Attributes in Mutable Objects
00:00 Another way Python programmers implement pass by reference is by using object attributes. But first, a definition. A Python object is considered mutable if it can be changed in place without being reassigned.
There aren’t many of these in Python. Objects of the collection types
set, and dictionaries are mutable. And objects of programmer-created classes are mutable as well. If you’re not mutable, then you’re immutable.
00:46 But here, we’re focusing on mutable objects. Since an object variable and the parameter it’s passed to are bound to the same object, a change made inside the function to that object through its parameter reference will be reflected by the argument variable after the function ends.
01:07 So basically, you can perform pass by reference if your arguments are mutable objects. In this lesson, you’ll see an example where you create your own custom objects, and in the next lesson, you’ll look at modifying collection objects using pass by reference.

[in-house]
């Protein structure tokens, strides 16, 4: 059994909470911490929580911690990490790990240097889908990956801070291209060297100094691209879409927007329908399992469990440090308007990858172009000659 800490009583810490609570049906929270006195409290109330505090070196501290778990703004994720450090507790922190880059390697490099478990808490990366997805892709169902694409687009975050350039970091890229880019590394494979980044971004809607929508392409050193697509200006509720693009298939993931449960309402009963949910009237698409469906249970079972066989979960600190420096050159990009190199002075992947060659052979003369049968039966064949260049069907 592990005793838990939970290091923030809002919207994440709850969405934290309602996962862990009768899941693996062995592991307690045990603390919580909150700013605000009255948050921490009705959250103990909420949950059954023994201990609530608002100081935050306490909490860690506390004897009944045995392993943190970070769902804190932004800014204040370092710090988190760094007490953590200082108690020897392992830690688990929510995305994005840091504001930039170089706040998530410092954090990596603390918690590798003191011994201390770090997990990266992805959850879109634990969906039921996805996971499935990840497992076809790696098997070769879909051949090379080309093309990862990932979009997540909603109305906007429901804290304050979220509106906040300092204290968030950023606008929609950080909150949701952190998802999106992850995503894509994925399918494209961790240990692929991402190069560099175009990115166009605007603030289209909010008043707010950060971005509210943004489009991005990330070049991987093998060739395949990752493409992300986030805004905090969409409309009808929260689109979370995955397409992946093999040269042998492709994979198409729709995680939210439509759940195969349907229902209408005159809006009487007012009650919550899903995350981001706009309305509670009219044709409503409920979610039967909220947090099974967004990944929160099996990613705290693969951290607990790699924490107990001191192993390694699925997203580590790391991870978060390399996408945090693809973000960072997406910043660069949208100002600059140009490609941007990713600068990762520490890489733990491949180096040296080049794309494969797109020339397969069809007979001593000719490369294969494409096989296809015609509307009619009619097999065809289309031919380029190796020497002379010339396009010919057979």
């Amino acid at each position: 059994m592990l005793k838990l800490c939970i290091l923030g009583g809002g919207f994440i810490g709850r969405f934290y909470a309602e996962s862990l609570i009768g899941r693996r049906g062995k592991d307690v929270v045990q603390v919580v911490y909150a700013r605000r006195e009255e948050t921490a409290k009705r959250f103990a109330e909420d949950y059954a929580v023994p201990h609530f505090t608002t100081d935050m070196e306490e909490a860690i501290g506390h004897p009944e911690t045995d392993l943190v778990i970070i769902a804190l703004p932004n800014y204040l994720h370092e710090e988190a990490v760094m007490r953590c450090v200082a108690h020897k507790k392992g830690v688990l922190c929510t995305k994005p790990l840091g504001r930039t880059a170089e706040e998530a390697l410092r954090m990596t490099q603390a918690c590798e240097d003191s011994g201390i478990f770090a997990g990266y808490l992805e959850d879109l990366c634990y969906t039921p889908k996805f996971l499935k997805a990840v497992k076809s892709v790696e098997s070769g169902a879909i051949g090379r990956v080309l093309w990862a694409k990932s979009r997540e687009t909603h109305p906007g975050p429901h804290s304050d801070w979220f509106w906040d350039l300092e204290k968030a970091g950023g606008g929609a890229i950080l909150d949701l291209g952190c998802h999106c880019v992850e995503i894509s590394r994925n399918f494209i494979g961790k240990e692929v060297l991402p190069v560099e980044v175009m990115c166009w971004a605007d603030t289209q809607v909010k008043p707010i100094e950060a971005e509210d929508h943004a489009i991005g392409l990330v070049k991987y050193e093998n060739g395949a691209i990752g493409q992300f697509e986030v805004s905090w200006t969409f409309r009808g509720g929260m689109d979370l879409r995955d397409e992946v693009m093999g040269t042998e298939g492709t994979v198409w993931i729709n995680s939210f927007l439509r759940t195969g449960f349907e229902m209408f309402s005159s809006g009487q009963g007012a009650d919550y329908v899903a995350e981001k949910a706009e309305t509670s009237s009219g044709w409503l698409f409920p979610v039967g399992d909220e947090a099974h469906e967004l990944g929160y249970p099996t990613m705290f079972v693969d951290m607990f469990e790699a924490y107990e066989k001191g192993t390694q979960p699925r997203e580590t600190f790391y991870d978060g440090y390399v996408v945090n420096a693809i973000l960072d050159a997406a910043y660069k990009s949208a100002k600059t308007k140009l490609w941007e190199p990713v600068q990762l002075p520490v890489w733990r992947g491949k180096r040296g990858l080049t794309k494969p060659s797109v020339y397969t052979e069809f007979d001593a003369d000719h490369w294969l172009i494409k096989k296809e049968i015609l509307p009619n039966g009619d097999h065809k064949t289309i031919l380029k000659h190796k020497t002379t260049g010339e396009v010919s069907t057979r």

Here’s a new version of the
square() function, one that expects the object passed to have an attribute
.n, and it will square that attribute’s value and save it back to that attribute, just like the C++ function did with the parameter
To use it, create an object with an attribute
.n, where that attribute holds the value you want to pass by reference. So again, this version of the
square() function takes an argument which will be bound to the parameter name
instance, named like this since it’s an instance of some class.
Well, for a class that doesn’t really need any methods and is only going to have attributes you create as needed, you can use Python’s
SimpleNamespace type. It’s basically an empty class definition.
SimpleNamespace is exactly what we want: a class to create objects, give an attribute, and use it. So, we will create an object of the
SimpleNamespace class, give it an attribute
.n and assign it a value of
4, then call this version of the
square() function, passing that object as the argument. When I run this script, after performing
square(), you will see that the attribute
.n will have indeed be changed to
there’s the object showing the class attribute
.n. But then if I call the function that modifies that attribute, the value of that attribute for this object is
16 but the class attribute is still
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